Do you want to connect your neighbourhood to an energy grid, and have the houses go dark or light up at runtime, depending on how much electricity they have access to? Do you want your citizens to gradually become more and more outraged by the news from rogue stations and rebel broadcasts, to later break out into a protest? Or, simply, just to make sure that an entity or an NPC will warm up if placed near a fire? All those things present a Need that must be satisfied by a Resource, and this package lets you do just that. Electricity for the buildings, information for the citizens, and heat for whatever’s next to the fire.
There’s three: the Campfire Example (basic needs system), the NPC Example (emote system), and the Generator Example (stockpile system. You can see them in action in the showcase here, or drag them out into your game and play around with them.
DDN, excluding the templates, contains four scripts: npcNeeds, entityNeeds, needsSource, needsStockpile. All you need to get started is needsSource and one of the two Needs scripts, depending on whether you want to take advantage of the NPC functionalities or not.
Place needsSourceTmp inside your game.
Set the name of the resource it is providing in the resource_name tab: “Heat”, for example, if it’s a fire.
Place entityNeedsTmp inside your game, within the range of the source you previously placed. Make sure it can be damaged.
Set the name of the resource this entity wants to be the same your source provides. Be careful - it has to be exactly the same.
Adjust other settings - such as starting values, additional functionalities, or tick speed - in both scripts to your preference. Everything has a tooltip - if you don’t know what something does, just hover it.
That’s it! You’re done.
That’s just for the basic needs system. There’s three additional ones which depend on it: the Events System, the Stockpile System, and the Emote System (for NPCs only).
A needsSource script regularly sends a radial damage check. If an entity with an entityNeeds or npcNeeds script is within range, and it can be damaged, it will receive the damage and check if entityNeeds’ resource variable is the same as its own - in other words, if it is producing the kind of resource it wants. If that’s the case, it will increase a needsValue number within the script.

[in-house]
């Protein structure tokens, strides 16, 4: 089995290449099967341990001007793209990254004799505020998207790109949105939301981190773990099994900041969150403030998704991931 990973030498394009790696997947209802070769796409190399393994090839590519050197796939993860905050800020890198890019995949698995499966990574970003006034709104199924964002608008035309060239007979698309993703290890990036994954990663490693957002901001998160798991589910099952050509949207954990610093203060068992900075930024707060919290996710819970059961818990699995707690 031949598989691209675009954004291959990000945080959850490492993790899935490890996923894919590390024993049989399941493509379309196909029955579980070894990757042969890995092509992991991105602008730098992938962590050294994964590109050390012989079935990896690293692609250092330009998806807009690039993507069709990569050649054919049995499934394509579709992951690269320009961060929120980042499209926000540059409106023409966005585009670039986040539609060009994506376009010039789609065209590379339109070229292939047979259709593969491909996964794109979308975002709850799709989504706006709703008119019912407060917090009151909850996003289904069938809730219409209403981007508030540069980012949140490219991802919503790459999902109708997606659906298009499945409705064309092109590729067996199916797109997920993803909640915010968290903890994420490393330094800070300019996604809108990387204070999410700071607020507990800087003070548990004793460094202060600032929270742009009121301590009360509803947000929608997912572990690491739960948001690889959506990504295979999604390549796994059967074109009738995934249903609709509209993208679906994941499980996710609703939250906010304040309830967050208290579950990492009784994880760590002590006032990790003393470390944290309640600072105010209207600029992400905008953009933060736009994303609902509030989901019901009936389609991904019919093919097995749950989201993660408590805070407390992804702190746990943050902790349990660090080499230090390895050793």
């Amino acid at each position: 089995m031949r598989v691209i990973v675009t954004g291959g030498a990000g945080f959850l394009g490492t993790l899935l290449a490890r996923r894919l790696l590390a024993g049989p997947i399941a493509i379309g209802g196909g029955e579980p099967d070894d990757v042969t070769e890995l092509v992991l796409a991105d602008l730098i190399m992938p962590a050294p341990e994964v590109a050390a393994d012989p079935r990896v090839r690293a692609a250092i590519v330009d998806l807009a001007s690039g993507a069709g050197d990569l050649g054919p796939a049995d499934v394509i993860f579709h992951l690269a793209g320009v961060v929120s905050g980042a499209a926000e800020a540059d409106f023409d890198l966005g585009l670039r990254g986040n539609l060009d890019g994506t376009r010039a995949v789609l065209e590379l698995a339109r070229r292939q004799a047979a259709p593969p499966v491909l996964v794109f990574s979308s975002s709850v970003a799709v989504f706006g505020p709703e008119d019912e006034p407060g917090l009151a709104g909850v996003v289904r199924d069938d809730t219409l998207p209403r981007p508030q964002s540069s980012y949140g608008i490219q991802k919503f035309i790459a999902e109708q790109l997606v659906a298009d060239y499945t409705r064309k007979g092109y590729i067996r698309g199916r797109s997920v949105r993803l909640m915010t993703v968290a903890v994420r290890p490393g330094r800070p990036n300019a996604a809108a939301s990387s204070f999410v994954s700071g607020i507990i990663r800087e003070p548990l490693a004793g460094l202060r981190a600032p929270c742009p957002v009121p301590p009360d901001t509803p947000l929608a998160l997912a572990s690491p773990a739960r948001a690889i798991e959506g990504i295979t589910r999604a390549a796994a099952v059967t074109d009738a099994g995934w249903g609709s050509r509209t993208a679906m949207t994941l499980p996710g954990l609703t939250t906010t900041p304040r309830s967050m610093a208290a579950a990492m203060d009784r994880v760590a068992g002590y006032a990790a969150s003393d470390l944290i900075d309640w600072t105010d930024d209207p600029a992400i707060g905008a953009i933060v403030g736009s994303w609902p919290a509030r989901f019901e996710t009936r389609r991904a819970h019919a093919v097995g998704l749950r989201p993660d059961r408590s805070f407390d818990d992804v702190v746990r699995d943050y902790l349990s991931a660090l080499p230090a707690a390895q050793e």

Every time an entity or npcNeeds script’s need value changes, the event system will run a series of checks and execute any events of your choice according to the results of those checks. You can make it so that if the need value’s is equal to the max value, something happens. Or if it reaches a specific threshold, say, 50% of the maximum, something else happens. To activate it, you will need to enable the events system boolean in the editor.
The stockpile system does not currently work with npcNeeds, only entityNeeds.
This requires the needsStockpile script to be somewhere in the game. You will also need to enable the Stockpile System boolean and select the entity which holds the needsStockpile script in the Stockpile Entity property in both your entityNeeds and needsSource scripts. It has to be the same to allow interaction between any number of needsSource and needsEntity/NPC scripts.
Additionally, you will need to add a field to both Stockpile Names and Stockpile Values, and name the first field after the resource the Need produces and the Source wants.
Regardless of whether it’s in range or not, a needsStockpile will receive a set amount of resources from needsSource. Then, a needsEntity will be able to withdraw a specific amount. All of this regulated through editor properties, letting you set up regular withdrawhals and additions. It functions, in a sense, like an automated bank.
The emote system is only available for npcNeeds, and requires the script to be attached to an NPC. It functions exactly like the Events system, but it will play emotes instead of events.